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The series may have packed its bags and headed out east, but the track conditions—and layout in some regards—tagged along for the ride from San Diego to Arlington. By the time the night show rolled around, the soil was so hard it made concrete feel soft. Dallas is usually hard packed, but last year’s track was a little bit softer than this year’s. All of the riders had to deal with the lack of traction and one-lined corners, but an unlucky few had to experience how firm the racing surface was the hard way.

Most notably, Zach Bell’s debut supercross heat race ended with a red flag after he lost control on the face of a triple while leading. Surprisingly, he got up under his own power and was able to line up for the LCQ after passing two concussion tests. We saw him after the race and he remembered the entire incident and says he was not knocked out. His wrists and hands where hurting though. In that LCQ, Blake Wharton—who failed to qualify after spinning out one turn before the checkered flag in his heat—led Bell en route to the main, securing the last two transfer spots. Rookie Jeremy Martin was unable to qualify through the LCQ after getting a poor jump on the start.

Bell’s wild ride continued in the main, where he had a DNF resulting crash at the end of the rhythm section following the whoops. Almost simultaneously, Cole Thompson was ejected over his bars at the end of a different rhythm section while running towards the front of the pack. Thompson did half of a front flip and landed directly on his back into the face of a landing. It was an awful crash, but after collecting himself for a moment, he too walked off under his own power. The track may have been close to concrete, but these 250 riders must be made of rubber. Bell was spotted at the end of the night sporting a bruised eye and a few wrapped up fingers—banged up but not broken.

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Not even a visit from a UFO could stop Villopoto on this night.

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Barcia crashed in his heat and had to make the main via an LCQ win. He blew the start in the main and finished sixth.

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Another top ten for Matt "Beef" Goerke. You can pretty much lock that in every week.
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Dean Wilson and Wharton had excellent main event rides up front, but Marvin Musquin’s ride from last to sixth place through traffic was impressive. The Frenchman went down in the first turn and made the most out of a track with limited passing options. Wilson will be tough to beat outright in the series—as he proved by dominating the opening round—but efforts like this will keep Musquin’s title chances alive.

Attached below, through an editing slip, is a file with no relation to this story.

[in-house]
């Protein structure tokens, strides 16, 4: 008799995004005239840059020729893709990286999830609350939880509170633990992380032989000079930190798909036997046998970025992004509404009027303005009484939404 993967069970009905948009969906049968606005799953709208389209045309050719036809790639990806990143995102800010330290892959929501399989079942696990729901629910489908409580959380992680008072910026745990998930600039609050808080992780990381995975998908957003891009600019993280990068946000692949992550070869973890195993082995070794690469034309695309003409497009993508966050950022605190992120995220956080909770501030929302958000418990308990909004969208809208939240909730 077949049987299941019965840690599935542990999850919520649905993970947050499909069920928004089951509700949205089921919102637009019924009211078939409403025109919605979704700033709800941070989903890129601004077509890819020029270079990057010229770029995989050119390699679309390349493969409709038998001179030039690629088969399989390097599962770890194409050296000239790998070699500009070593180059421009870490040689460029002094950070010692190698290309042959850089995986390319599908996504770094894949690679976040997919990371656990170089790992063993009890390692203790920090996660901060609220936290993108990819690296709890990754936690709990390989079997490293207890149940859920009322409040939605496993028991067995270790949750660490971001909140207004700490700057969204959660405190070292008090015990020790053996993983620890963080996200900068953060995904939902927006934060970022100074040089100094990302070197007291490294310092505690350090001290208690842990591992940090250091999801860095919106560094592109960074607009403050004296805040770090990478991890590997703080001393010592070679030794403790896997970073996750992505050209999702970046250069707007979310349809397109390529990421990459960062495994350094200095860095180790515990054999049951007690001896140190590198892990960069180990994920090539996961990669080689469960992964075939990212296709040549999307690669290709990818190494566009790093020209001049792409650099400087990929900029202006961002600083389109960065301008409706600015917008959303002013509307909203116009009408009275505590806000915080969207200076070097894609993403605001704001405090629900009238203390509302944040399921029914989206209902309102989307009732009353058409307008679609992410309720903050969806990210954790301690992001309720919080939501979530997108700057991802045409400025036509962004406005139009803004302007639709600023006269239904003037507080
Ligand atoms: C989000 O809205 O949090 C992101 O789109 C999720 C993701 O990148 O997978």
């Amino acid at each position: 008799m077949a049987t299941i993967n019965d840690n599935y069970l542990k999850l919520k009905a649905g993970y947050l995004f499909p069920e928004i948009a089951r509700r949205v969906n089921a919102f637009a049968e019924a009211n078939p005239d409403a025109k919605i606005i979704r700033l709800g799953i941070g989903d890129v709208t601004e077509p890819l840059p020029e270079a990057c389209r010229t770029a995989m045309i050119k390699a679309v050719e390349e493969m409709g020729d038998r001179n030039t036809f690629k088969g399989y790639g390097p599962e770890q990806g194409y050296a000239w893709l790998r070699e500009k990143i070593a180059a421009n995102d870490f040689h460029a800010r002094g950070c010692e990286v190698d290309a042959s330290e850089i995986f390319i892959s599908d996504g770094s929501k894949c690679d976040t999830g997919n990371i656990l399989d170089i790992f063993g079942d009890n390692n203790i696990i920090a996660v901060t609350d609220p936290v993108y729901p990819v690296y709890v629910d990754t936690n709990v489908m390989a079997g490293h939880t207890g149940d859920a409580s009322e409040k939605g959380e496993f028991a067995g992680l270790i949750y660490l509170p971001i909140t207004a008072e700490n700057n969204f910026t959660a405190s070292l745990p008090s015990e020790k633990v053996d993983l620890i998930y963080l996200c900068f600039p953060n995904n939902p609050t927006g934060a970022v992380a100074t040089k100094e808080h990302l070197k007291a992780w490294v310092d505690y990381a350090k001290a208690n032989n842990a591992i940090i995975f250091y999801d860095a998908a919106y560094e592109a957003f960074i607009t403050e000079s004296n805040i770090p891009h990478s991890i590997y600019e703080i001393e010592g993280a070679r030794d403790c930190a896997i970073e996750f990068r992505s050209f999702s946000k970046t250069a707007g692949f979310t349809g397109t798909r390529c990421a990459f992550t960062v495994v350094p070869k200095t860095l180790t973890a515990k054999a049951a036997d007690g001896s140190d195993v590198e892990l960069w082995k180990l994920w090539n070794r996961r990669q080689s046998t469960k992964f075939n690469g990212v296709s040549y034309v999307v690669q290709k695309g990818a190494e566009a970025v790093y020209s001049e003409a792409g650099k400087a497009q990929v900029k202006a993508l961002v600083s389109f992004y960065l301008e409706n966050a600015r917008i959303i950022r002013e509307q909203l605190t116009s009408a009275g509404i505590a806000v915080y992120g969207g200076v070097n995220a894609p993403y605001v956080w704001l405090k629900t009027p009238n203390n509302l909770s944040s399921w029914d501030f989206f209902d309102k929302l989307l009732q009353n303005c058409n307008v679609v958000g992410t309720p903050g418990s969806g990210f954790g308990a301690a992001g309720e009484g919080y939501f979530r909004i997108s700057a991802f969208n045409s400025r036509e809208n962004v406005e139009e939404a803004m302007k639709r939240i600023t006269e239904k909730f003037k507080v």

Another set of top tens from Andrew Short and Matt Goerke. And now they're teammates! The big news from the pits is Andrew Short moving to the BTOSports.com KTM team starting next weekend in Atlanta. The team Short rode for the last few weeks, Kranyak Racing, is not going to make the rest of the races this year.

Much like the 450 racing from last weekend, one rider grabbed an early lead, took advantage of the single-lined track and checked out. This time it was Ryan Villopoto who used the fast and limited track to his advantage, while Millsaps, Reed and Dungey battled for runner-up position behind the defending champ. Villopoto was able to gain more time on the trio as they continued to battle each other. In fact, Justin Barcia appeared to have enough momentum to possibly make a charge up to that group after clearing mid-pack traffic from a poor start. He caught Justin Brayton—who was in fifth place—and trailed him for a few laps, and then the Barcia/Brayton dup started to close on the Reed/Dungey/Millsaps trio. But a couple mistakes by Barcia took the wind out of his sails and he finished out the race in sixth. Brayton hung on for fifth.

Meanwhile, Dungey—who was in fourth for quite a ways—bumped up his level of speed and aggression during the closing laps. He checked Reed up a little bit in a corner to move into third. He set his sights on Millsaps, but it was too late in the race for Dungey to make it happen.

Millsaps keeps digging deep. He told us he was sick all week, didn't ride, and could barely breathe through the second half of the main event. But he held strong under Dungey's pressure down the stretch.

Dungey said he didn't change a single setting on his bike all day, which is the first time he has ever done that in his 450SX career. He likes his bike that much right now.

So, Reed, Dungey and Millsaps were very close on speed, while Villopoto was able to edge away. What does that mean? It means Millsaps is still increasing his points lead, but Villopoto hopes to keep the ball rolling and slowly chip away at that gap—consistency is the game at this point. And with the tracks turning out so simple lately, and the lead pack trying to push the edge to find an advantage, minimizing the mistakes is the most critical part of the game right now.

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Even the mohawks are bigger in Texas!

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The Reed and Millsaps battle early in the 450 main was darned good.
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